Wednesday, December 29, 2010

A Hometown Recital

Last night, I joined Marty Bishop, a trumpet DMA candidate at the University of North Texas, for a recital at the Valley View High School Fine Arts Center in Jonesboro, Arkansas.  The program featured works by Henry Purcell, Joseph Haydn, Georges Enesco, Stanley Friedman, Gabriel Faure, and Jean-Baptiste Arban.  The recital was a celebration of accomplishment and an opportunity to play for supportive friends and family who have not heard us play in several years.  All in all, last night's performance was one of the most rewarding and enjoyable that I have recently played.

It was refreshing to work with a gifted musician who is confident in his abilities and does not need to come across as an ego maniac.  Other performance experiences this year have not been as pleasant because of overly exalted pride on the part of other participants.  It was refreshing to work with Marty, a musician who not only knows his strengths and weaknesses, but also recognizes that the ensemble playing is much better when kindness and laughter dominate the rehearsal and performance process.

Since this was not a recital that was high pressure, the approach to the program was much more relaxed.  Obviously both Marty and I wanted to play our best;  however, we were both realistic in our expectations as well.  Because we were fitting the rehearsal and performance into our busy holiday plans, we rehearsed on Monday afternoon and presented the recital on the following evening.  That meant that there were unresolved ensemble issues and some moments of uncertainty, but we both were confident enough as individuals that we pulled the performance off with aplomb.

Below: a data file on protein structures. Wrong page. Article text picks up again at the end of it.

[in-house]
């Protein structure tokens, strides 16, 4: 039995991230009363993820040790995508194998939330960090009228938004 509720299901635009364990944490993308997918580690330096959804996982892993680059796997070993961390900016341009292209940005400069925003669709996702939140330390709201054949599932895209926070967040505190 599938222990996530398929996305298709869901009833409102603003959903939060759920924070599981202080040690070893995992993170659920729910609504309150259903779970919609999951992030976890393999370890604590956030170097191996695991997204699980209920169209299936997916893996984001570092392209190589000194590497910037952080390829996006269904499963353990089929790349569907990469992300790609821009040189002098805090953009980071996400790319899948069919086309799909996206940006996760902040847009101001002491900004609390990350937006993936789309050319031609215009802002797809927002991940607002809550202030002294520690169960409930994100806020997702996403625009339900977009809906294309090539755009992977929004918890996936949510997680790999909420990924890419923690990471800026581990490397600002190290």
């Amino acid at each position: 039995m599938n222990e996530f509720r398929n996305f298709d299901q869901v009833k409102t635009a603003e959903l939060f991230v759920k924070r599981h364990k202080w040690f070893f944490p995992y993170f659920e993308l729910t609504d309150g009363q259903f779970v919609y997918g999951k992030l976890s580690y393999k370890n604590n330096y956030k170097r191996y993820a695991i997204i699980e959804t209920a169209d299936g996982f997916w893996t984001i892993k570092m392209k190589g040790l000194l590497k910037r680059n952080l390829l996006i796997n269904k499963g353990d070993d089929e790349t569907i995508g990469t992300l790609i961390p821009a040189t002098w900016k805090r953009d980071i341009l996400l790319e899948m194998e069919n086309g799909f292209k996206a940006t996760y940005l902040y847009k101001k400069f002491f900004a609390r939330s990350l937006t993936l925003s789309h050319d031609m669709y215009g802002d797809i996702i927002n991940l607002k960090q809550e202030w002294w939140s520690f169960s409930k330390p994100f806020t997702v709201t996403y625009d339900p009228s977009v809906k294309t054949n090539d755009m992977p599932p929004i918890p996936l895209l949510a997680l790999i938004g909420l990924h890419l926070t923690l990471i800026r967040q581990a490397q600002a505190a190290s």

As an ensemble, the highlight of the evening was the Haydn Concerto in Eb Major.  I have always enjoyed this piece and look forward to the opportunity to play the work with a gifted musician.  It was fun and effortless -- a high compliment when speaking of this early classical work. 

Personally, the recital also marked a turning point for me personally.  As a collaborative pianist, I rarely perform solo works.  In addition to generally not enjoying solo playing as much as chamber work, I often shy away from programming a solo work on a chamber program as I feel it is difficult to change mindsets mid-stream.  Last night, however, I played Faure's first nocturne in Eb minor as a solo.  Not only was the playing good, it was quite enjoyable.  Since I was already using scores in the collaborative works, I gave myself permission to present a solo composition with the printed music.  I felt comfortable and was able to think about the music itself rather than fretting over when the inevitable memory slip would occur and if I would be able to recover.  That is such a freeing experience!  I won't say that every program will now contain a piano solo, but I won't be diametrically opposed to it now.